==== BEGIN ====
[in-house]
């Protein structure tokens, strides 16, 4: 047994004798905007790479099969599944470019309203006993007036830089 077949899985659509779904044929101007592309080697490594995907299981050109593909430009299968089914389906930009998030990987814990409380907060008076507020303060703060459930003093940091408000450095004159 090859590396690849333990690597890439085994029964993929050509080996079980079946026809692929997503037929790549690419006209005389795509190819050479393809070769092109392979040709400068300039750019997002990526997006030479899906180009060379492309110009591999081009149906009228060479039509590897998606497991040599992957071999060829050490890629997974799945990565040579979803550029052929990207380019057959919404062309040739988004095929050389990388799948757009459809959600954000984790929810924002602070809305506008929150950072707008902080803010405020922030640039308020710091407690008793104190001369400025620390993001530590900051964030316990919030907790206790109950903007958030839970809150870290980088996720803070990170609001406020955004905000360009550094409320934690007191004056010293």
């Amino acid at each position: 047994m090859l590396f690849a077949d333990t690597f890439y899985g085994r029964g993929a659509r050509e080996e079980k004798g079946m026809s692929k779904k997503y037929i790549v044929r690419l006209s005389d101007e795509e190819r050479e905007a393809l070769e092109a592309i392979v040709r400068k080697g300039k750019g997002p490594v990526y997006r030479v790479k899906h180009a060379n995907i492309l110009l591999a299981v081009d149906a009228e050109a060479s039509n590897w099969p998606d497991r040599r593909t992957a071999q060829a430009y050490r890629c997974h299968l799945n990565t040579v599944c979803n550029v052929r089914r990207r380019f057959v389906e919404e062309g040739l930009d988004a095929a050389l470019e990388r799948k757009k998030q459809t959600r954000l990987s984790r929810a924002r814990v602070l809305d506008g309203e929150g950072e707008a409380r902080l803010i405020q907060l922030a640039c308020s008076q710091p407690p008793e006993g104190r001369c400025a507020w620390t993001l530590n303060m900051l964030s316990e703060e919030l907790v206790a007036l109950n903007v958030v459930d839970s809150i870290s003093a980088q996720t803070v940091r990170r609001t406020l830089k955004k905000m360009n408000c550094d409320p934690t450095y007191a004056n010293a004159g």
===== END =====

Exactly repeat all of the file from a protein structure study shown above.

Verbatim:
[in-house]
């Protein structure tokens, strides 16, 4: 047994004798905007790479099969599944470019309203006993007036830089 077949899985659509779904044929101007592309080697490594995907299981050109593909430009299968089914389906930009998030990987814990409380907060008076507020303060703060459930003093940091408000450095004159 090859590396690849333990690597890439085994029964993929050509080996079980079946026809692929997503037929790549690419006209005389795509190819050479393809070769092109392979040709400068300039750019997002990526997006030479899906180009060379492309110009591999081009149906009228060479039509590897998606497991040599992957071999060829050490890629997974799945990565040579979803550029052929990207380019057959919404062309040739988004095929050389990388799948757009459809959600954000984790929810924002602070809305506008929150950072707008902080803010405020922030640039308020710091407690008793104190001369400025620390993001530590900051964030316990919030907790206790109950903007958030839970809150870290980088996720803070990170609001406020955004905000360009550094409320934690007191004056010293």
């Amino acid at each position: 047994m090859l590396f690849a077949d333990t690597f890439y899985g085994r029964g993929a659509r050509e080996e079980k004798g079946m026809s692929k779904k997503y037929i790549v044929r690419l006209s005389d101007e795509e190819r050479e905007a393809l070769e092109a592309i392979v040709r400068k080697g300039k750019g997002p490594v990526y997006r030479v790479k899906h180009a060379n995907i492309l110009l591999a299981v081009d149906a009228e050109a060479s039509n590897w099969p998606d497991r040599r593909t992957a071999q060829a430009y050490r890629c997974h299968l799945n990565t040579v599944c979803n550029v052929r089914r990207r380019f057959v389906e919404e062309g040739l930009d988004a095929a050389l470019e990388r799948k757009k998030q459809t959600r954000l990987s984790r929810a924002r814990v602070l809305d506008g309203e929150g950072e707008a409380r902080l803010i405020q907060l922030a640039c308020s008076q710091p407690p008793e006993g104190r001369c400025a507020w620390t993001l530590n303060m900051l964030s316990e703060e919030l907790v206790a007036l109950n903007v958030v459930d839970s809150i870290s003093a980088q996720t803070v940091r990170r609001t406020l830089k955004k905000m360009n408000c550094d409320p934690t450095y007191a004056n010293a004159g």